U.S. Supreme Court limits reach of federal computer fraud law

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FILE PHOTO: People walk past the U.S. Supreme Court in Washington, U.S., June 1, 2021. REUTERS/Erin Scott/File Photo

June 3, 2021

By Andrew Chung

-The U.S. Supreme Court on Thursday limited the type of conduct that can be prosecuted under a federal computer fraud law, overturning a former Georgia police officer’s conviction for misusing a government database to investigate whether a purported local stripper was an undercover cop.

The justices, in a 6-3 decision authored by conservative Justice Amy Coney Barrett, sided with former Cumming, Georgia police sergeant Nathan Van Buren in an appeal of his conviction under the Computer Fraud and Abuse Act, reversing a lower court ruling that had upheld a jury verdict against him.

The justices agreed that Van Buren could not be convicted for misusing the database to perform the investigation because the information had been available to him as part of his job. Van Buren was charged after a 2015 FBI sting operation.

“This provision covers those who obtain information from particular areas in the computer – such as files, folders or databases – to which their computer access does not extend. It does not cover those who, like Van Buren, have improper motives for obtaining information that is otherwise available to them,” Barrett wrote in the ruling. 

Three of the court’s conservative justices, Clarence Thomas, John Roberts and Samuel Alito, dissented from the ruling.

The dispute centered on a 1986 U.S. law meant to target hacking and related computer crimes. The law prohibits accessing a computer without authorization and also exceeding authorized access.

At issue was whether a person with authority to access a computer can be guilty of fraud for then misusing it. Van Buren had argued that the law targets only those with no right whatsoever to access the computer, whereas he was entitled to use the law enforcement database, even if it was for an inappropriate reason.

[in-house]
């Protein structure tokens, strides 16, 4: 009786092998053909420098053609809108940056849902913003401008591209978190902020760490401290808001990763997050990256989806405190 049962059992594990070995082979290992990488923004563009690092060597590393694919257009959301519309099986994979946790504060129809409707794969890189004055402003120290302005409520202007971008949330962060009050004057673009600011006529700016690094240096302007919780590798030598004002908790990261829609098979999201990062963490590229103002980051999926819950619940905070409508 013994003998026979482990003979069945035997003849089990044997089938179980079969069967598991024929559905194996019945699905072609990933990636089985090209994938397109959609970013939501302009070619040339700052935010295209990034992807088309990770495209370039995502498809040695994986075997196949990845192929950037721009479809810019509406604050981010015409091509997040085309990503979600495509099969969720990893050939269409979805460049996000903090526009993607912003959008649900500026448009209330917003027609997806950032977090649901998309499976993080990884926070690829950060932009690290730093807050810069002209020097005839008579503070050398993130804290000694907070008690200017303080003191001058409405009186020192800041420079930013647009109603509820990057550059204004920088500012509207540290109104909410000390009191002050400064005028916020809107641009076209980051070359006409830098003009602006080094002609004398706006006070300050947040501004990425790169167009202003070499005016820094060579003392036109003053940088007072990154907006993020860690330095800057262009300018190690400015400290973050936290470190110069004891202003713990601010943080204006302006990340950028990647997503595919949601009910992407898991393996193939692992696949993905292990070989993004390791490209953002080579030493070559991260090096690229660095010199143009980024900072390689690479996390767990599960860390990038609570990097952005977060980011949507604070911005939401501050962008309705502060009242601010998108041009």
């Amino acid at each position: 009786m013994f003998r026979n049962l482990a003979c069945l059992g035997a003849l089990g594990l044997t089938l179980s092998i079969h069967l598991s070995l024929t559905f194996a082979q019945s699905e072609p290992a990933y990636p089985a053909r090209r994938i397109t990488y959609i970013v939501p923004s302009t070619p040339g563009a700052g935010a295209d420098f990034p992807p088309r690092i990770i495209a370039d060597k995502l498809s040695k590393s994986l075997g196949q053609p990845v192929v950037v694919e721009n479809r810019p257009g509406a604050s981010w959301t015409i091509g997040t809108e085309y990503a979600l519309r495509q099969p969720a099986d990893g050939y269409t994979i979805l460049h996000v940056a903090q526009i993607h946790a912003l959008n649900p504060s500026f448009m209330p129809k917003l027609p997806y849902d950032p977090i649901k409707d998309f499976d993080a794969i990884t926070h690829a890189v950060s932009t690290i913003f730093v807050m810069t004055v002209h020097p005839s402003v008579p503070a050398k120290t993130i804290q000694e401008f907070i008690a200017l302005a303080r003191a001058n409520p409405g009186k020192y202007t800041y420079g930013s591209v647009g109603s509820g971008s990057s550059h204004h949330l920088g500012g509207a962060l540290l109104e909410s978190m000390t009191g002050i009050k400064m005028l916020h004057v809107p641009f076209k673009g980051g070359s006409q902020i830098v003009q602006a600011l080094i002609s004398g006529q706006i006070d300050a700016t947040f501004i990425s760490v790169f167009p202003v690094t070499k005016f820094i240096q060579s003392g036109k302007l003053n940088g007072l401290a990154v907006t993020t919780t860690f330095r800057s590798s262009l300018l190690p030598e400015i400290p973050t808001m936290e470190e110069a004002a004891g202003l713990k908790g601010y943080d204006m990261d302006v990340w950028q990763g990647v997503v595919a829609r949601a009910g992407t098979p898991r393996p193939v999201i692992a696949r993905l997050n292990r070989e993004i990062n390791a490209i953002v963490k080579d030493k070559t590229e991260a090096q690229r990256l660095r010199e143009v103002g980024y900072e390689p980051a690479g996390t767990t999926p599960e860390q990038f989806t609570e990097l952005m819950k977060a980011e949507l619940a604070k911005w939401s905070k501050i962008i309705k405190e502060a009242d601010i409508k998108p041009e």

The U.S. Justice Department, in defending the conviction, argued that the law “aims directly at ‘insider’ conduct” like Van Buren’s “forbidden use of his law enforcement credentials.”

The dissenting justices had a different interpretation of the law’s text, finding that Van Buren’s actions were illegal because he was not entitled to the information he was otherwise authorized to access.

“Using a police database to obtain information in circumstances where that use is expressly forbidden is a crime,” Thomas wrote in his dissent.

Former President Donald Trump’s three conservative appointees to the court – Barrett, Brett Kavanaugh and Neil Gorsuch – were joined by the three liberal justices in the ruling.

Suffering financial difficulties, Van Buren had asked a local man, Andrew Albo, for money. Albo alerted law enforcement authorities and the FBI devised a sting in which Albo offered to pay Van Buren money to run a search for a license plate on a law enforcement database. Albo’s fictional story was that he wanted to find out if a local stripper was an undercover cop.

Albo gave Van Buren $6,000 and Van Buren conducted the search. A federal jury convicted Van Buren in 2017 of violating the computer fraud law and a separate count of honest services fraud. The Atlanta-based 11th U.S. Circuit Court of Appeals in 2019 upheld the computer fraud conviction, but ordered a retrial on the other charge.

Van Buren told the justices that an overly broad view of the law would transform everyday activities into a federal crime – everything from filling out a college basketball tournament bracket while at work to posting an item on the wrong category on the Craigslist advertising website.

(Reporting by Andrew Chung in New York; Editing by Will Dunham)





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